The clothes, made of organic silk wool, use the Reconnecting Nature forest extract developed by Helsinki-based startup Uute Scientific. According to the company, partly owned by the University of Helsinki, the extract contains an optimal mix of natural microbes found in forests and nature. It was developed as part of ADELE, a joint research project between universities that proved that exposure to rich biodiversity is connected to lower levels of autoimmune diseases such as allergy, asthma and type-1 diabetes.
“Underwear covers a large part of our skin, and it is also worn during the winter months when microbe exposure in the icy and snow-covered nature is otherwise impossible,” says Ruskovilla CEO Ossi Näkki. “With this as our starting point, we started to examine how the extract could be added to organic silk wool as part of the production process. ”
Ruskovilla predicts that demand for the range will emerge particularly in large cities no access to nature. The products are available for babies, children and adults.
Pressure garments to fit a camel. That is an easy sentence to catch someone’s interest with. But for Tampered-based company Lymed, it’s the reality. The company says it offers the world’s largest selection of pressure garments with a product catalogue of 8,550 products.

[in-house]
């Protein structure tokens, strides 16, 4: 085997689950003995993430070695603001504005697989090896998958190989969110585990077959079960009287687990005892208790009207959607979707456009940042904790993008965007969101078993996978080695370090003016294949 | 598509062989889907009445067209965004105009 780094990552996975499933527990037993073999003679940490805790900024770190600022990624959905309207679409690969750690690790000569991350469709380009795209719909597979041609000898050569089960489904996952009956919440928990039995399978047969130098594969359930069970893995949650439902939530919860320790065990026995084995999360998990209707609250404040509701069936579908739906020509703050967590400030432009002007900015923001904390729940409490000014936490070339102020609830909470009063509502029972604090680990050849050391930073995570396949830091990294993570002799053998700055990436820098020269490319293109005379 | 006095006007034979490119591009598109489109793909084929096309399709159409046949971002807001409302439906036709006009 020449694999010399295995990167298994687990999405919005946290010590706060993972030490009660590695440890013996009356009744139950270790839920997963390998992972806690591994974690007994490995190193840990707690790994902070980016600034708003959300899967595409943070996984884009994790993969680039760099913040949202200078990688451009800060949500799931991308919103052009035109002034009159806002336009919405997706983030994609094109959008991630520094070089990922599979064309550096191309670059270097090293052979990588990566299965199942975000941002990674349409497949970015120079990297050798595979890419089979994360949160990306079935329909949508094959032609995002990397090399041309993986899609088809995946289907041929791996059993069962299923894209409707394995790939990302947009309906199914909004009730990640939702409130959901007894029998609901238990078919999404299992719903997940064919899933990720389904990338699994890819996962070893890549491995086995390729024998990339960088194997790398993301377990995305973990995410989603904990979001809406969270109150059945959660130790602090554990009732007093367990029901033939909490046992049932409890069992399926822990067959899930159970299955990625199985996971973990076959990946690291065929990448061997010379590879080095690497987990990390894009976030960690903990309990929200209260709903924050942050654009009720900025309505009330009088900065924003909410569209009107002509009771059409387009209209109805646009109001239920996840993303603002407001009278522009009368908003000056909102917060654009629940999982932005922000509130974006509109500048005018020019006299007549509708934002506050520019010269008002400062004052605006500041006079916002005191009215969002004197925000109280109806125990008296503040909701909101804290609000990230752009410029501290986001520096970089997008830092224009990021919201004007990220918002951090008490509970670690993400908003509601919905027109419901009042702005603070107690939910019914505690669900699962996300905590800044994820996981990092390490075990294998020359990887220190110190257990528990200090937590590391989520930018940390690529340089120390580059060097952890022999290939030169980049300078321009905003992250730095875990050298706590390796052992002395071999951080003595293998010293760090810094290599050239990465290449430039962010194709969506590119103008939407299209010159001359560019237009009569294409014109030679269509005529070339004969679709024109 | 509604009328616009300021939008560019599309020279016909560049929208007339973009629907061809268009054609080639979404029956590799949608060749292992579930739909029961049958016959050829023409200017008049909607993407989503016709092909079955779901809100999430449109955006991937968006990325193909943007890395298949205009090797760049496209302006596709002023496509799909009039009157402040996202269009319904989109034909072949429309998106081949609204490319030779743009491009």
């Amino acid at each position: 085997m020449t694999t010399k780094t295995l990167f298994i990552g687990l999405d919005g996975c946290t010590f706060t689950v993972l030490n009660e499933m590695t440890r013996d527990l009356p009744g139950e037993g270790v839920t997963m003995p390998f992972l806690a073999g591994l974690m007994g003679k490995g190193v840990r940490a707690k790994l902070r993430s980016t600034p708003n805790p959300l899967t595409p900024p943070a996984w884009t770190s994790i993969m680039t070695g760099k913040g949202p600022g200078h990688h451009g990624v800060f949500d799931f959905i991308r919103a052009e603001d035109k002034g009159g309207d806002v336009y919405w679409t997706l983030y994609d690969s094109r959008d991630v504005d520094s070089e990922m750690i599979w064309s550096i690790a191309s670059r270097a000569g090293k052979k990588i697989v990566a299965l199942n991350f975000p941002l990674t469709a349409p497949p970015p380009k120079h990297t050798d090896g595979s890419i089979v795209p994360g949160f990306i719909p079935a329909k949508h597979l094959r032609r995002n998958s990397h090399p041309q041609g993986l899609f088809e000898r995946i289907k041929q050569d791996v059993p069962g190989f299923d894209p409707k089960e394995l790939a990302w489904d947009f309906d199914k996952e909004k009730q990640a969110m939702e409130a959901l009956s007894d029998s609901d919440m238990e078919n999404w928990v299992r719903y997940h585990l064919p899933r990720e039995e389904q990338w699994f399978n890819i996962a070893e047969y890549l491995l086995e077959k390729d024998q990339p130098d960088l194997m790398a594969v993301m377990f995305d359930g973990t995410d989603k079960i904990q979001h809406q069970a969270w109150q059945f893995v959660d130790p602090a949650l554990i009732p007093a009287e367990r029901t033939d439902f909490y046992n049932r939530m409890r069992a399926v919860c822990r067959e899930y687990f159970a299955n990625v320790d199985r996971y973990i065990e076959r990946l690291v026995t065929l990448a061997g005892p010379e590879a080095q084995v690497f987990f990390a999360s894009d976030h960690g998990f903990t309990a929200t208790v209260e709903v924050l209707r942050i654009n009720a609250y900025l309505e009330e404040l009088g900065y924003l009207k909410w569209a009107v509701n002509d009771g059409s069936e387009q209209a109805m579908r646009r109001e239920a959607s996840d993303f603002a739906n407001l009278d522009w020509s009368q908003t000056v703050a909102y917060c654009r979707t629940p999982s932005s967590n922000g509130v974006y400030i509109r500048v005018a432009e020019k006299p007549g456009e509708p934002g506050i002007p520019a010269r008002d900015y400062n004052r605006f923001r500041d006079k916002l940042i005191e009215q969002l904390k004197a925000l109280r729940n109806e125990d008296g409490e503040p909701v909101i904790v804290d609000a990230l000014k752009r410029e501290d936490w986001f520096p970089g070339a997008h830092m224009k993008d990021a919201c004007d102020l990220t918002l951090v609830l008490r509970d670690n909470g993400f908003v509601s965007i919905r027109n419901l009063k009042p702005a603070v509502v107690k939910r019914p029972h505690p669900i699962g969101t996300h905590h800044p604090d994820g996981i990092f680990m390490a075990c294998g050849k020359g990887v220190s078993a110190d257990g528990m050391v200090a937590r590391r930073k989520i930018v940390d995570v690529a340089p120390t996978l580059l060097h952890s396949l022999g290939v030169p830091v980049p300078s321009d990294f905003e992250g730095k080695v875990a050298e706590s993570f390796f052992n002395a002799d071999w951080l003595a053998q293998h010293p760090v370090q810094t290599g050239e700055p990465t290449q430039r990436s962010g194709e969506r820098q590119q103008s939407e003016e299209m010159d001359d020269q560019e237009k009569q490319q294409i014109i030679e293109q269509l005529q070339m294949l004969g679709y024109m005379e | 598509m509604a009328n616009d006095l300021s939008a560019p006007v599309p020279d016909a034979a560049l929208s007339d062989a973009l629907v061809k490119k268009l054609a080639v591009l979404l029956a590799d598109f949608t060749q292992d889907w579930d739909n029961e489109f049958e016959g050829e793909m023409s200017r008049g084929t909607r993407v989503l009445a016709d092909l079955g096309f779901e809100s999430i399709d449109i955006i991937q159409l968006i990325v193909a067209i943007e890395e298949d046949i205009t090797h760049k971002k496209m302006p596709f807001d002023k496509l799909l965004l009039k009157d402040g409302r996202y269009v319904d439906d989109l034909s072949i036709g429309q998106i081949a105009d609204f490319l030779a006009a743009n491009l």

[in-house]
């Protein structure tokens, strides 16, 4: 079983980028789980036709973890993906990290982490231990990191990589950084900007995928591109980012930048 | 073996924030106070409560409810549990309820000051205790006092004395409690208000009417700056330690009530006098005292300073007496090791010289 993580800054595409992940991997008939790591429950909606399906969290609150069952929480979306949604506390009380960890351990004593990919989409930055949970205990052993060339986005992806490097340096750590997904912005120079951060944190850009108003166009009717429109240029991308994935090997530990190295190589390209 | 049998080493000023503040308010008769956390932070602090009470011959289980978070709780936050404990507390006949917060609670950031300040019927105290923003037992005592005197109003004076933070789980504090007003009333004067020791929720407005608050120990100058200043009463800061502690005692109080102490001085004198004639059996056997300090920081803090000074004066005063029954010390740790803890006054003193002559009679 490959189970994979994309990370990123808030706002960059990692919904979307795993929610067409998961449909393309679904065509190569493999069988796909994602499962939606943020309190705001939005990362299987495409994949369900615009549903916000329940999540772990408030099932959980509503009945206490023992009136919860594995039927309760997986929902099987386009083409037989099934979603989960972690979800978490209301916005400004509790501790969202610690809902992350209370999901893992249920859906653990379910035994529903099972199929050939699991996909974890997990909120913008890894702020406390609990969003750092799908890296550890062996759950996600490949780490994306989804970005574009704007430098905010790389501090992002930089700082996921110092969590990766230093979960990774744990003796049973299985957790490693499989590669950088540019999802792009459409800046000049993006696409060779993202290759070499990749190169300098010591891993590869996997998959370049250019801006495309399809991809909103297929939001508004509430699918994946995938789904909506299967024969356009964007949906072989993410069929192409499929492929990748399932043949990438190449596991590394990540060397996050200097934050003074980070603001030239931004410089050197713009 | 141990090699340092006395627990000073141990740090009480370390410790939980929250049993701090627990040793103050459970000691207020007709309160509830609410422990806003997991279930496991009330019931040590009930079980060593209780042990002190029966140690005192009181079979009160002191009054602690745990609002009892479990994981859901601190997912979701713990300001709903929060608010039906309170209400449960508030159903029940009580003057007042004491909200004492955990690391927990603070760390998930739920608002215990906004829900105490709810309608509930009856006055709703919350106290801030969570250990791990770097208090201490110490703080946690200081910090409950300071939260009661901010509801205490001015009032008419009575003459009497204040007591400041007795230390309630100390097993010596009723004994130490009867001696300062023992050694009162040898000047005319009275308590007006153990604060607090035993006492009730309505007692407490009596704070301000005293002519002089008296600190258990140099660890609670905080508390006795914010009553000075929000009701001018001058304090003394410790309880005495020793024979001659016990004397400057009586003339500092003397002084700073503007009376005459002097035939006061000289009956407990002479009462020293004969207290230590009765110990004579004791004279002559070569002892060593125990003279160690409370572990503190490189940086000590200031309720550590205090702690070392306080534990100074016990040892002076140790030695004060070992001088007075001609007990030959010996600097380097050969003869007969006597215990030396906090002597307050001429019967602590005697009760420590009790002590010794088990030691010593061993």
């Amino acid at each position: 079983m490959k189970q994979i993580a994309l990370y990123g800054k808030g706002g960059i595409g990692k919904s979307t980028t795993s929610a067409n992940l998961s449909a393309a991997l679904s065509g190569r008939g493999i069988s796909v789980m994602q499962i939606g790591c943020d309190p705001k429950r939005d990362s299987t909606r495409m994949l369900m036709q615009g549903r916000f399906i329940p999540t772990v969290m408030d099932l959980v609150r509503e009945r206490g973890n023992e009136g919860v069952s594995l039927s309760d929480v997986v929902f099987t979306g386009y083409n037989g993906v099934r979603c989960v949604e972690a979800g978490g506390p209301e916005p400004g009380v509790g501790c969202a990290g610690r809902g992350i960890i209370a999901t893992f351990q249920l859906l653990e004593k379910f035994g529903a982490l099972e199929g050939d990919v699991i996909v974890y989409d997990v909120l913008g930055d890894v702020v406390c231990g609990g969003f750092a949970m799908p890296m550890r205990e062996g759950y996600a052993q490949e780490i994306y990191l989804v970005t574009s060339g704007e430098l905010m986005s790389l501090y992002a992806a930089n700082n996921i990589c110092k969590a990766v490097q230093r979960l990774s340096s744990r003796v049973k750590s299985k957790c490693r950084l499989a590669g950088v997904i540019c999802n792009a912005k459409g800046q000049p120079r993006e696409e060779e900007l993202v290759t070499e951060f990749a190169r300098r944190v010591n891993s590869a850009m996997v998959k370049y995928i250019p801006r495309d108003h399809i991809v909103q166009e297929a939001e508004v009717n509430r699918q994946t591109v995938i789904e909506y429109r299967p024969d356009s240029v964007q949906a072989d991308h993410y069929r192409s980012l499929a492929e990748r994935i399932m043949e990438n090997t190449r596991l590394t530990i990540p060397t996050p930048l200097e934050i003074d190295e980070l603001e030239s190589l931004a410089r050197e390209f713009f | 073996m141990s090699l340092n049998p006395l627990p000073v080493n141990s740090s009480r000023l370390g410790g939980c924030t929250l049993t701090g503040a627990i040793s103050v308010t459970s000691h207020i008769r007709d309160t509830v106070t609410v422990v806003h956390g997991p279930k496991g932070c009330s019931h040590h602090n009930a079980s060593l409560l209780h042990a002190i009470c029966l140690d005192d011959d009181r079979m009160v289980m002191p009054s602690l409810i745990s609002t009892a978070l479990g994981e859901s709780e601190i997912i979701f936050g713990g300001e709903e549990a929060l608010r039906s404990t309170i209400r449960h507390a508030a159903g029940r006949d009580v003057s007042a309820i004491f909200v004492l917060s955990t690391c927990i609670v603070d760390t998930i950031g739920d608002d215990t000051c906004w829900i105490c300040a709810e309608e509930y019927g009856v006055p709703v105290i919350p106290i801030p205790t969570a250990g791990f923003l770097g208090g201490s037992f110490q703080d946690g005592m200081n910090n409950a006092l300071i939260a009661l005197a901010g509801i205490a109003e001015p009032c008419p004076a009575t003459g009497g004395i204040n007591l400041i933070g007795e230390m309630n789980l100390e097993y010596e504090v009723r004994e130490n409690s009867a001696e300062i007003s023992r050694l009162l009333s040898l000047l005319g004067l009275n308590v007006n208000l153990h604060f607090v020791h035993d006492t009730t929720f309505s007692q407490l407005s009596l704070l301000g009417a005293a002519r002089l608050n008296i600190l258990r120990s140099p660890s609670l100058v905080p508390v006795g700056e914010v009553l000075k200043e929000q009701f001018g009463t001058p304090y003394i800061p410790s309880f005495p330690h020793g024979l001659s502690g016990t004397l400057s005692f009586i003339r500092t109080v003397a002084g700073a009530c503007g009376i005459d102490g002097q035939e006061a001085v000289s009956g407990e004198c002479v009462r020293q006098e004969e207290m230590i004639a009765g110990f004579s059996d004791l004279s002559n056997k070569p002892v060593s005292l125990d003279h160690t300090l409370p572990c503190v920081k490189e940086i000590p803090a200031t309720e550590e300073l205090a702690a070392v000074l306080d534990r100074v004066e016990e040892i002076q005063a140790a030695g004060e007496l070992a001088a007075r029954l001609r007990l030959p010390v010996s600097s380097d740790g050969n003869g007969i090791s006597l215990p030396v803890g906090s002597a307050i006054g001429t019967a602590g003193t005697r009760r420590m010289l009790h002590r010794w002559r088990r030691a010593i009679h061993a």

“[We] manufacture medical pressure garments for all currently known indications and applications of pressure therapy – from humans to animals,” tells Essi Toikka, partners and operations manager at Lymed.
Each garment is custom-made using the company’s high-quality materials and patterning system. Lymed’s primary customers are public and private healthcare providers around the world, and the company already exports around 40 per cent of its products.
What about the camels? Lymed developed relaxing and soothing pressure garments for camels at the request of its customers at the Arab Health exhibition. It is an example of the company’s open-minded approach to expanding its operations. It is currently investing in a new manufacturing facility to meet market demand.